regarding the departure of Such: "Of course it hurts. But I learned to accept and respect
it. The fact that I'm a workaholic, studio in, studio out, stage on, stage off, want
to be dealing with music day and night, doesn't mean everyone else has to adjust to that pace.
Alec wanted to quit for a while now, so it didn't come as a complete surprise." Bon Jovi's
sixth studio album, These Days, was released in June 1995. The album debuted at number
one in UK, Ireland, Germany, Australia, Japan and many other countries. The album's first
single was the rhythm and blues influenced ballad "This Ain't a Love Song". With an exotic
video filmed in Thailand, "This Ain't a Love Song" reached top twenty on the Billboard
Hot 100, and was the only significant US hit from the album, however, the album produced
four UK top ten hits ("This Aint A Love Song", "Something for the Pain", "Lie To Me" and
"These Days"). That year the band earned a BRIT Award for best international band and
also won a MTV Europe Music Award for Best Rock. It was followed by These Days Tour.
In June 1995, Bon Jovi sold out three-nights at London's historical Wembley Stadium. The
concerts were documented for Bon Jovi: Live From London. Bon Jovi visited 43 countries
and performed 126 shows on These Days Tour. Following the overwhelming success of the
These Days Tour, the members of Bon Jovi went their separate ways. But unlike the period
following the New Jersey tour, tainted with uncertainty, this hiatus was a conscious group
decision. The members of Bon Jovi agreed to a self-imposed two-year sabbatical from the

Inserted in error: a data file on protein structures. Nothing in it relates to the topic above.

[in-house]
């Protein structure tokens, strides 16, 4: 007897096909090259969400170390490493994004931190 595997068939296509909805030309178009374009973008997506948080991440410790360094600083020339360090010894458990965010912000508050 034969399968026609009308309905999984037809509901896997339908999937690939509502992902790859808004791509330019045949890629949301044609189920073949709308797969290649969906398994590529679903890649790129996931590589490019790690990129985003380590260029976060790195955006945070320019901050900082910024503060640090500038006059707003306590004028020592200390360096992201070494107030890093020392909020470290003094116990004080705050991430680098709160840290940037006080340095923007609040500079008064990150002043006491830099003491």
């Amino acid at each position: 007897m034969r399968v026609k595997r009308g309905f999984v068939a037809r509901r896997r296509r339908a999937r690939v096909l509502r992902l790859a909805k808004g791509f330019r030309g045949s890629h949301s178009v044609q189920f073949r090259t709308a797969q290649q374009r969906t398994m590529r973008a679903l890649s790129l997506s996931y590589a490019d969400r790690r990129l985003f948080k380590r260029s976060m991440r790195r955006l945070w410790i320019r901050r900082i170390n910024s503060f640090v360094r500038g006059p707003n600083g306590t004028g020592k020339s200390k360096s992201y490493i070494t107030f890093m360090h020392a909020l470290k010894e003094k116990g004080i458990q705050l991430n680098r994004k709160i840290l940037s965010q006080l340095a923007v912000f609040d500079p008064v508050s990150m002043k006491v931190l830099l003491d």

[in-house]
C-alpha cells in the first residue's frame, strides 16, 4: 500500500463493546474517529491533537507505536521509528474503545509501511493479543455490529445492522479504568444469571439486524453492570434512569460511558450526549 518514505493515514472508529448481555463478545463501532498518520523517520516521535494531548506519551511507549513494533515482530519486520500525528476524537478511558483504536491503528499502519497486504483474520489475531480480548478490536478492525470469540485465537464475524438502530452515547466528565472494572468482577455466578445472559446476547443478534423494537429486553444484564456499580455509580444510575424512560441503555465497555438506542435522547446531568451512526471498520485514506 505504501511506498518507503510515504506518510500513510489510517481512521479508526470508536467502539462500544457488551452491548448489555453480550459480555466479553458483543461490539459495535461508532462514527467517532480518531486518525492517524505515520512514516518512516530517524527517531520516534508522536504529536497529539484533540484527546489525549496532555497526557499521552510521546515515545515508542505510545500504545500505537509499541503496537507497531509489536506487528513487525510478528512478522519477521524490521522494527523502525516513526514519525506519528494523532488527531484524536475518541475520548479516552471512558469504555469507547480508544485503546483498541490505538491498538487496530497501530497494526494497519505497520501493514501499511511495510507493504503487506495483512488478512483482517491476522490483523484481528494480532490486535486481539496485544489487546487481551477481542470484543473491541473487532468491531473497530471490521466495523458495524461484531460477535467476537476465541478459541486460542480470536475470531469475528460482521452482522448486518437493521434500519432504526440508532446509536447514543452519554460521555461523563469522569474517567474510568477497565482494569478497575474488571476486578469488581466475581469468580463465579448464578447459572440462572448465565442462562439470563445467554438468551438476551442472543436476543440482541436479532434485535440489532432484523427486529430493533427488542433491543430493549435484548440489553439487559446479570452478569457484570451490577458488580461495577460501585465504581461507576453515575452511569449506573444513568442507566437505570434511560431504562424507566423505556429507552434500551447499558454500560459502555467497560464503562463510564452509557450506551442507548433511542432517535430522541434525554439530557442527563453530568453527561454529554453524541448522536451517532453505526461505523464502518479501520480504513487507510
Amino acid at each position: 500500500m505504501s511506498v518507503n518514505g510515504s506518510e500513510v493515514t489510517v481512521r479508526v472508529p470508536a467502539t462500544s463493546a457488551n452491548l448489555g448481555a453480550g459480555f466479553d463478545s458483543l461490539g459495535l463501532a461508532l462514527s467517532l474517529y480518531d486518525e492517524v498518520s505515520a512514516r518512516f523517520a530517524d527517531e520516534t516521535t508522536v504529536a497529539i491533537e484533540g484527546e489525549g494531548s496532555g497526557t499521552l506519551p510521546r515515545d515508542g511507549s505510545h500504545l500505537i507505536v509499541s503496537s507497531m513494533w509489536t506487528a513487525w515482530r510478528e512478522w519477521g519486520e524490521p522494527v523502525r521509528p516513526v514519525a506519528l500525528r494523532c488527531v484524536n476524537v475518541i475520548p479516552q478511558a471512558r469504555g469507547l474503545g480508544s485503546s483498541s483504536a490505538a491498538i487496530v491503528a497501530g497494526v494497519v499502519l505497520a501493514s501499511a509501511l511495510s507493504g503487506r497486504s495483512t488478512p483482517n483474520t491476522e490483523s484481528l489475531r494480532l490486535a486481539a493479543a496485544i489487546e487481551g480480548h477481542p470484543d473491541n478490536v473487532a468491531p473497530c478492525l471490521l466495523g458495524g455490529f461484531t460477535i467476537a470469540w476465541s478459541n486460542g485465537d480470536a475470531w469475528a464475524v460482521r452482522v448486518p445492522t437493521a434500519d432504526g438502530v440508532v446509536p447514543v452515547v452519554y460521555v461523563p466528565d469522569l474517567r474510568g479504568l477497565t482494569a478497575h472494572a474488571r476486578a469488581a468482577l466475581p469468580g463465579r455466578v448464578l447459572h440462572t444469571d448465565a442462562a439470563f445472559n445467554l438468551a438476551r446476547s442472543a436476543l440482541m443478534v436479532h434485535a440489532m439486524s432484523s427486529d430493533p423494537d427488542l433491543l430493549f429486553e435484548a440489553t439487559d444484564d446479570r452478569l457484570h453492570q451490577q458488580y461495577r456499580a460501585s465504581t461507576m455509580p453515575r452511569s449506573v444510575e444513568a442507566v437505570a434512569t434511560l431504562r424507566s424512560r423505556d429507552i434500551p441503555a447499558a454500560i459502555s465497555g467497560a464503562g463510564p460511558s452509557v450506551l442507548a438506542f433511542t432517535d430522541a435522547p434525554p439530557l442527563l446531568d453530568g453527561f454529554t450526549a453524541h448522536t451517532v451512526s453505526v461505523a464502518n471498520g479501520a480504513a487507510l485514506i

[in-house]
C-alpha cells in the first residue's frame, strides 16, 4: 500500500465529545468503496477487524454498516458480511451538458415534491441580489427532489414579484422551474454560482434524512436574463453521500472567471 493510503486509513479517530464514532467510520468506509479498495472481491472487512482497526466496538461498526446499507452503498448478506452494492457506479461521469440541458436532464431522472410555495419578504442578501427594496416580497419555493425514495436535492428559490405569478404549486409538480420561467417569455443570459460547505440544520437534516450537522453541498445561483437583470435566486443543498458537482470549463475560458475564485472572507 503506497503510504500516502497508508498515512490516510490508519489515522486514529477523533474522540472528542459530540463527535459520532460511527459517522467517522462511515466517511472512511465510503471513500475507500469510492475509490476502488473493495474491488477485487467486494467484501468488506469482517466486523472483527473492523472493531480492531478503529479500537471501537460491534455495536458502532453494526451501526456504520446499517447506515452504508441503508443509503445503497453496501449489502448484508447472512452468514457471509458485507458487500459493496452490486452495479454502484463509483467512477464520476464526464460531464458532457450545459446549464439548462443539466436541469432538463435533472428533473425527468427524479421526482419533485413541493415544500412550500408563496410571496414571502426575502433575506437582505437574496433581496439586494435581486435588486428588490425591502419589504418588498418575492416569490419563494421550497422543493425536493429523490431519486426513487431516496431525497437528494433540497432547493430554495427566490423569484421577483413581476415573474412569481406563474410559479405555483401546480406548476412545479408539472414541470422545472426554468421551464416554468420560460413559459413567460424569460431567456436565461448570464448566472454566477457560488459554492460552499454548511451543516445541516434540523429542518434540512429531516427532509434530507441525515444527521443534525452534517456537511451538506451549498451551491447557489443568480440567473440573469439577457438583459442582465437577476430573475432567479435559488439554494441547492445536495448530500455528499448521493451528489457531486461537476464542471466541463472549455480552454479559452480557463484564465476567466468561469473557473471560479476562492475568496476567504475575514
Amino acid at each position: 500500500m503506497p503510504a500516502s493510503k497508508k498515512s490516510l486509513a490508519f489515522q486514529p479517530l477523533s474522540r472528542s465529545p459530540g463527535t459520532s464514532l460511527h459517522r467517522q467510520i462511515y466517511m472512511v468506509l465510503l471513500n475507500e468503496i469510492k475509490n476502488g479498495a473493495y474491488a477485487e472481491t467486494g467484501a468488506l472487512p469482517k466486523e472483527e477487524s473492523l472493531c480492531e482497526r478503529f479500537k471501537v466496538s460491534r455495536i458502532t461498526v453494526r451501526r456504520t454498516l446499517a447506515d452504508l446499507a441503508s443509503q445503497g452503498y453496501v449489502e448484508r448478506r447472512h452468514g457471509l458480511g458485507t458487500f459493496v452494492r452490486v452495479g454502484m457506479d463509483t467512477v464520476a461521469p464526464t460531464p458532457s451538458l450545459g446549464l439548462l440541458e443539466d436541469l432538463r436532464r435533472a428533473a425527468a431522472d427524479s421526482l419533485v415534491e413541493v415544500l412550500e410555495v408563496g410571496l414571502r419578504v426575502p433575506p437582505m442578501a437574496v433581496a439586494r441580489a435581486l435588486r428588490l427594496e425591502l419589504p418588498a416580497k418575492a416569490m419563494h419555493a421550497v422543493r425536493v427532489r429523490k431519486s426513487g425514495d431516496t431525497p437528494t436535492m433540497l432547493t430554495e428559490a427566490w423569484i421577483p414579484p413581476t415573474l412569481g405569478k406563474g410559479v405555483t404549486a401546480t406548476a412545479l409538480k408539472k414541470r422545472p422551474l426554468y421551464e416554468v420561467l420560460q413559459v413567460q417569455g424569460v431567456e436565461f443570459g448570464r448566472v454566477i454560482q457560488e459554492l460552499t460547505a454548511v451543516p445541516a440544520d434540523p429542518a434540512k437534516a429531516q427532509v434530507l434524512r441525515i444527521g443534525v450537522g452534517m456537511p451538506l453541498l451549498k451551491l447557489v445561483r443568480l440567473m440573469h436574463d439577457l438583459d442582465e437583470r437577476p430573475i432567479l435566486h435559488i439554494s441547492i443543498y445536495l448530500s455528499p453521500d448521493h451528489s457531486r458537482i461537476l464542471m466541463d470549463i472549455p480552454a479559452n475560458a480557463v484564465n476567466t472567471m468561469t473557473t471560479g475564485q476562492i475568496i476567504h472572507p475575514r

band. In 1997, Jon Bon Jovi landed lead roles in several movies. While he was free between
filming different movies, Jon wrote what would become his second solo album, 1997's Destination
Anywhere. A short movie of the same name was recorded around the record's release, based
entirely on the songs from the record and starring Jon Bon Jovi, Demi Moore, Kevin Bacon
and Whoopi Goldberg. Tico Torres used the opportunity to further pursue his painting
while David Bryan started writing and composing various musicals. In 1998, Richie Sambora
released his second solo outing titled Undiscovered Soul. Bon Jovi reunited in 1999 to record
the song "Real Life" for the movie EdTV. David Bryan who was recovering from an accident
in which he nearly severed his finger. After a nearly four year hiatus, during which several
band members worked on independent projects, Bon Jovi regrouped in 1999 to begin work on
their next studio album. In June 2000, Crush was released as the band's seventh studio
album and constituted something of a comeback. The first single "It's My Life" was noted
as one of the group’s most successful releases in a decade and most importantly, becoming
a symbol of the band's longevity as they prevailed through many different changes in the mainstream
rock scene with admirable success. It's My Life helped introduce them to a new, younger
fan base. The band received two Grammy nominations for Best Rock Album Crush and Best Rock Performance